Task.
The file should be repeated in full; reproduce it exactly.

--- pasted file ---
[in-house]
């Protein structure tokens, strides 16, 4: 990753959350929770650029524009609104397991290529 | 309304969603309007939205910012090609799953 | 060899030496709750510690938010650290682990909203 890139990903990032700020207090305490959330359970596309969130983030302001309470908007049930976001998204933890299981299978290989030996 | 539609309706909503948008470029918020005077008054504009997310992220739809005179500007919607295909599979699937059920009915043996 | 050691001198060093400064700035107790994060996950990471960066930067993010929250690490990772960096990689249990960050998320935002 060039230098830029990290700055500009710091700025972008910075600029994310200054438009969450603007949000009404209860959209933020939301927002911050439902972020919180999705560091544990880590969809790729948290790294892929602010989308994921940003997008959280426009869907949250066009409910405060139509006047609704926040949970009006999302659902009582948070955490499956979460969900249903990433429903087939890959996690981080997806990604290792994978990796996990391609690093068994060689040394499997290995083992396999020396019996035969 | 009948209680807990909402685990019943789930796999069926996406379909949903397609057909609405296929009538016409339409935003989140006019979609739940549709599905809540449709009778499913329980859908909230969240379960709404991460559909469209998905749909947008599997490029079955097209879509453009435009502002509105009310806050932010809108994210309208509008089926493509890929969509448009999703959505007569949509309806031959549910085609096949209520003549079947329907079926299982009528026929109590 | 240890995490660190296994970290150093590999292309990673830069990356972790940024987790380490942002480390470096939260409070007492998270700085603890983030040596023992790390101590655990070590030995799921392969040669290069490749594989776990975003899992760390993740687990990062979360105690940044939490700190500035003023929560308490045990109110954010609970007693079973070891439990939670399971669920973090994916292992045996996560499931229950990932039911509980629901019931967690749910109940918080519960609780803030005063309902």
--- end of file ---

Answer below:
[in-house]
């Protein structure tokens, strides 16, 4: 990753959350929770650029524009609104397991290529 | 309304969603309007939205910012090609799953 | 060899030496709750510690938010650290682990909203 890139990903990032700020207090305490959330359970596309969130983030302001309470908007049930976001998204933890299981299978290989030996 | 539609309706909503948008470029918020005077008054504009997310992220739809005179500007919607295909599979699937059920009915043996 | 050691001198060093400064700035107790994060996950990471960066930067993010929250690490990772960096990689249990960050998320935002 060039230098830029990290700055500009710091700025972008910075600029994310200054438009969450603007949000009404209860959209933020939301927002911050439902972020919180999705560091544990880590969809790729948290790294892929602010989308994921940003997008959280426009869907949250066009409910405060139509006047609704926040949970009006999302659902009582948070955490499956979460969900249903990433429903087939890959996690981080997806990604290792994978990796996990391609690093068994060689040394499997290995083992396999020396019996035969 | 009948209680807990909402685990019943789930796999069926996406379909949903397609057909609405296929009538016409339409935003989140006019979609739940549709599905809540449709009778499913329980859908909230969240379960709404991460559909469209998905749909947008599997490029079955097209879509453009435009502002509105009310806050932010809108994210309208509008089926493509890929969509448009999703959505007569949509309806031959549910085609096949209520003549079947329907079926299982009528026929109590 | 240890995490660190296994970290150093590999292309990673830069990356972790940024987790380490942002480390470096939260409070007492998270700085603890983030040596023992790390101590655990070590030995799921392969040669290069490749594989776990975003899992760390993740687990990062979360105690940044939490700190500035003023929560308490045990109110954010609970007693079973070891439990939670399971669920973090994916292992045996996560499931229950990932039911509980629901019931967690749910109940918080519960609780803030005063309902």